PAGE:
Rijnkels M, Elnitski L, Miller W, Rosen JM. (2003) Multispecies comparative analysis of a mammalian-specific genomic domain encoding secretory proteins. Genomics. 82:417–32.CrossRefPubMedGoogle Scholar
  27. 27. UniGene: Hs. 143811 Homo sapiens ODAM expression profile. Updated February 11, 2008.
  28. 28.
    Adachi J et al. (2000) Direct submission, Accession AK009298, Updated February 11, 2008.
  29. 29.
    Sire JY, Davit-Bela T, Delgado S, Gu X. (2007) The origin and evolution of enamel mineralization genes. Cells Tissues Organs. 186:25–48.CrossRefPubMedGoogle Scholar
  30. 30.
    Ravindranath RM, Devarajan A, Uchida T. (2007) Spatiotemporal expression of ameloblastin isoforms during murine tooth development J. Biol. Chem. 282:36370–76.CrossRefPubMedGoogle Scholar
  31. 31.
    Moffatt P, Smith CE, St-Arnaud R, Simmons D, Wright JT, Nanci A. (2006) Cloning of rat amelotin and localization of the protein to the basal lamina of maturation stage ameloblasts and junctional epithelium. Biochem. J. 399:37–46.CrossRefPubMedPubMedCentralGoogle Scholar
  32. 32.
    Noh SJ, Lee K, Paik H, Hur CG. (2006) TISA: tissue-specific alternative splicing in human and mouse genes. DNA Res. 13:229–43.CrossRefPubMedGoogle Scholar
  33. 33.
    Aung PP et al. (2006) Systematic search for gastric cancer-specific genes based on SAGE data: melanoma inhibitory activity and matrix metalloproteinase-10 are novel prognostic factors in patients with gastric cancer. Oncogene. 25:2546–57.CrossRefPubMedGoogle Scholar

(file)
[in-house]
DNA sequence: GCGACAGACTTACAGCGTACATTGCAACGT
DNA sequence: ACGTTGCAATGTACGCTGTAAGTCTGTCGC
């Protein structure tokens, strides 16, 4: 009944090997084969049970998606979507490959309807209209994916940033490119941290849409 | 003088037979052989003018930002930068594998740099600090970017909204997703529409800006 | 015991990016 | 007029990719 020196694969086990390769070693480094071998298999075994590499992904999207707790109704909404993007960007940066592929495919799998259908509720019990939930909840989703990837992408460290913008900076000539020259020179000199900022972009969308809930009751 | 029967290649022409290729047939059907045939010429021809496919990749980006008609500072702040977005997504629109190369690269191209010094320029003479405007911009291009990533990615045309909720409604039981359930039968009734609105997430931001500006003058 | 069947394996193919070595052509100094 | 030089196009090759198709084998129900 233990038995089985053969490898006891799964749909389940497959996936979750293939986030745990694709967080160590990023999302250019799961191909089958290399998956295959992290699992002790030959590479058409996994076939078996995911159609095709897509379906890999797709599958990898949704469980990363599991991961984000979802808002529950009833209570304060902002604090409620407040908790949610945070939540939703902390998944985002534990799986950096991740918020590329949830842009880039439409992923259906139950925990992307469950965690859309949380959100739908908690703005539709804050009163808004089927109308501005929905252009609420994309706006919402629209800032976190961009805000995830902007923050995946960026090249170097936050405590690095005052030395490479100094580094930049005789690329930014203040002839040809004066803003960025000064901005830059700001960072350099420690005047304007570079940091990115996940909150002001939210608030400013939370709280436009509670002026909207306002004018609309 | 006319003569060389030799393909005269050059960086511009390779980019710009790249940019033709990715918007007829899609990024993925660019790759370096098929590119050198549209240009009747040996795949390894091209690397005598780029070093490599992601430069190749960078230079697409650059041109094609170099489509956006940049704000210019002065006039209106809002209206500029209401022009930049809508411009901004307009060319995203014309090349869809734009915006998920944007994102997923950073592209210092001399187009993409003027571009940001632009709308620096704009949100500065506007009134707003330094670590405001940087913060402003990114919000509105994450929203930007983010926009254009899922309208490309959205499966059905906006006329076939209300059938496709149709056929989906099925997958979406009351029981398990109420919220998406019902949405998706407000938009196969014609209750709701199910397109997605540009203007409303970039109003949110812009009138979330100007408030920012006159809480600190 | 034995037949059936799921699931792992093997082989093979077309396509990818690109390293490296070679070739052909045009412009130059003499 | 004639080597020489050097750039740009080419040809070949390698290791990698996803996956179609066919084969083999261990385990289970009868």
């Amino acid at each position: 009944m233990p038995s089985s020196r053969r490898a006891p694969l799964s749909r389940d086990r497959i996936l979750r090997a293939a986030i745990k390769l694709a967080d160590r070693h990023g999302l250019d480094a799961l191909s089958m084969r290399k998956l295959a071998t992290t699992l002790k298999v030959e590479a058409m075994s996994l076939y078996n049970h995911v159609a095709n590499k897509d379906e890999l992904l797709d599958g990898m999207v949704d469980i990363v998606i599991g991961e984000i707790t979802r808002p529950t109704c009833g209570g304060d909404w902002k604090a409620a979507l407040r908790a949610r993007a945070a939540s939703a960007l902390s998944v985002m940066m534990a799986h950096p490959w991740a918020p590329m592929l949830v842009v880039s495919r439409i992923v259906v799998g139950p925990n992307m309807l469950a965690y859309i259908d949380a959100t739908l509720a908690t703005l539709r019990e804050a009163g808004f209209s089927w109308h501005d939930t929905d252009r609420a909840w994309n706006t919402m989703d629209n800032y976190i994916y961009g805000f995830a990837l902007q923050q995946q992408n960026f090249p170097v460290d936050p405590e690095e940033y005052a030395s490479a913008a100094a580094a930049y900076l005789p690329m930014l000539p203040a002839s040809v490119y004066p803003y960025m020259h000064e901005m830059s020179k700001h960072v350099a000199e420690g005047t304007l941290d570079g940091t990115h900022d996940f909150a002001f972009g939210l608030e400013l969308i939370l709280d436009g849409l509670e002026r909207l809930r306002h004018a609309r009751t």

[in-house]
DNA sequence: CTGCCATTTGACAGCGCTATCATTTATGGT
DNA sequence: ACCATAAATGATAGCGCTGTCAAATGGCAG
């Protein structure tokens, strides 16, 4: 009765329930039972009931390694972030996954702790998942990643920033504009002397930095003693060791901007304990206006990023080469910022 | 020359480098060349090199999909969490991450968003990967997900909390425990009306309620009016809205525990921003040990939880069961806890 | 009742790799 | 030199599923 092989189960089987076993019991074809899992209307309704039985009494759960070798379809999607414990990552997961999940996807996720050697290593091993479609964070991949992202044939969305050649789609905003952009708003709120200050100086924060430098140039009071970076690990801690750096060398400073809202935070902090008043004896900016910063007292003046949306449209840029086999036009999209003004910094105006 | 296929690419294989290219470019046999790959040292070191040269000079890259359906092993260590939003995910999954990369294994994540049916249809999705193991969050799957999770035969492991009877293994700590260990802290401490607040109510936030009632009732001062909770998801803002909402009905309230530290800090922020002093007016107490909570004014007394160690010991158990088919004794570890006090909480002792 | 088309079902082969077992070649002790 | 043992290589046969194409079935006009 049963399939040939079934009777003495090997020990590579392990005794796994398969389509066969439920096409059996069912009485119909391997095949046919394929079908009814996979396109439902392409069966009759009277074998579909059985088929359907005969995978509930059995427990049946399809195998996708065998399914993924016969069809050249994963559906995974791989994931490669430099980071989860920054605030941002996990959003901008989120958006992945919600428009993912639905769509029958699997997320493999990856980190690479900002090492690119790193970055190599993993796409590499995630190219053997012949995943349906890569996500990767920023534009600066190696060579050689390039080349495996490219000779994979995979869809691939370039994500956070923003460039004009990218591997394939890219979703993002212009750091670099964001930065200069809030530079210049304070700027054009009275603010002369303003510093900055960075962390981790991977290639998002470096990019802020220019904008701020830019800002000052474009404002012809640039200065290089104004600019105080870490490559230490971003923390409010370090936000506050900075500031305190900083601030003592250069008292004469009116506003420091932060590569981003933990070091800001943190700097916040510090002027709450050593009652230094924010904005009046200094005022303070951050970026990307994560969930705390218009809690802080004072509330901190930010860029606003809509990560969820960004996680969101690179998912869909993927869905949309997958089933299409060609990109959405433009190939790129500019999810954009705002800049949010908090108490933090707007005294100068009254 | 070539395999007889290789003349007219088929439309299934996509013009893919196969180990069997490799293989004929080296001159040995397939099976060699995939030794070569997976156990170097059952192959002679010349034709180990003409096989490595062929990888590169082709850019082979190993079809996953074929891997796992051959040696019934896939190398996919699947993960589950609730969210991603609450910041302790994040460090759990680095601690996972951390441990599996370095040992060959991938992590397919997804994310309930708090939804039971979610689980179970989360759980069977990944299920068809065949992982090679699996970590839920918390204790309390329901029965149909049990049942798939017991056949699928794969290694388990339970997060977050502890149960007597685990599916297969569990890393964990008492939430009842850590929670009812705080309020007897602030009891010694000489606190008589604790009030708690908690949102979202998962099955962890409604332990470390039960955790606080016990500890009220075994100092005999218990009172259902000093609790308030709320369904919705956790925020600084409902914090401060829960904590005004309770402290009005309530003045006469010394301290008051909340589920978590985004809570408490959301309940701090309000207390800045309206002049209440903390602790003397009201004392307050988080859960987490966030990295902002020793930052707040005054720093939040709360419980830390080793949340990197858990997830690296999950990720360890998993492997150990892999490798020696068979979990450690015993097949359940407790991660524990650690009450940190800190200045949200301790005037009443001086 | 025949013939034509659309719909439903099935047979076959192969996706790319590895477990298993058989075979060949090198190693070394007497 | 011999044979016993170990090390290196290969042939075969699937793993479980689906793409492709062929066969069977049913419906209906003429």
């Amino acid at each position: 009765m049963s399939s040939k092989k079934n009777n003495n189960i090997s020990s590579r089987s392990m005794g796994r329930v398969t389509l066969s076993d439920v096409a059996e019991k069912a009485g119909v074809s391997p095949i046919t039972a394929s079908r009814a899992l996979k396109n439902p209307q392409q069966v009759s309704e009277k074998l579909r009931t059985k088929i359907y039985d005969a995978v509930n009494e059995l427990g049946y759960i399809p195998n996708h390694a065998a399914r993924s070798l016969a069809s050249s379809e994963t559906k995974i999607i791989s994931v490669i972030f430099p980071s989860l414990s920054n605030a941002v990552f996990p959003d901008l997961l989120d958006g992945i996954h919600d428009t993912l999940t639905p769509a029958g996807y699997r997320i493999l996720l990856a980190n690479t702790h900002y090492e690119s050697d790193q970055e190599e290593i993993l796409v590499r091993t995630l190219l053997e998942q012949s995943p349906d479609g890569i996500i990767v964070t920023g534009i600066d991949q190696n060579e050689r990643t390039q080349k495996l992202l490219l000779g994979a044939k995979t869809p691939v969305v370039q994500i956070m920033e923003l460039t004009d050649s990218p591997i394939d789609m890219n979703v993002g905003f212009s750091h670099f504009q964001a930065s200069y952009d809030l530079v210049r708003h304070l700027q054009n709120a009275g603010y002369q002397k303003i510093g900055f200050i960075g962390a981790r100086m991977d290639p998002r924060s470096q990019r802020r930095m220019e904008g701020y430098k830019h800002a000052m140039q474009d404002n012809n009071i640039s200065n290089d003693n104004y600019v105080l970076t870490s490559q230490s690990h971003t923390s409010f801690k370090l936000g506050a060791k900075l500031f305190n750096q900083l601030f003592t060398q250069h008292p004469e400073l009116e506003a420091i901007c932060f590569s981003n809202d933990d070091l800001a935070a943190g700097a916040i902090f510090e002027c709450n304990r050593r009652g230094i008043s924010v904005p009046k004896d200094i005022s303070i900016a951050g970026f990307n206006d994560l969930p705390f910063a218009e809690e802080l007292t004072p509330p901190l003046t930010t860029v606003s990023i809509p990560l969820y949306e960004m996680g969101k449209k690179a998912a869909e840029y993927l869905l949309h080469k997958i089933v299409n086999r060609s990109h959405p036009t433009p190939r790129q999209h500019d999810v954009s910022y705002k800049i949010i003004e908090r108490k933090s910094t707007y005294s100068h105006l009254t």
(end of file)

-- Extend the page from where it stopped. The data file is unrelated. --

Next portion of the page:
34. 34.
    Zucchi I et al. (2004) Gene expression profiles of epithelial cells microscopically isolated from a breast-invasive ductal carcinoma and a nodal metastasis. Proc. Natl. Acad. Sci. U.S.A. 101:18147–52.CrossRefPubMedPubMedCentralGoogle Scholar
  35. 35.
    Liu R et al. (2007) The prognostic role of a gene signature from tumorigenic breast-cancer cells. N. Engl. J. Med. 356:217–26.CrossRefPubMedGoogle Scholar
  36. 36.
    Kita H et al. (2006) Differential gene expression between flat adenoma and normal mucosa in the colon in a microarray analysis. J. Gastroenterol. 41:1053–63.CrossRefPubMedGoogle Scholar
  37. 37.
  38. 38.
    Cross SS, Hamdy FC, Deloulme JC, Rehman I. (2005) Expression of S100 proteins in normal human tissues and common cancers using tissue microarrays: S100A6, S100A8, S100A9, and S100A11 are all overexpressed in common cancers. Histopathology. 46:256–69.CrossRefPubMedGoogle Scholar
  39. 39.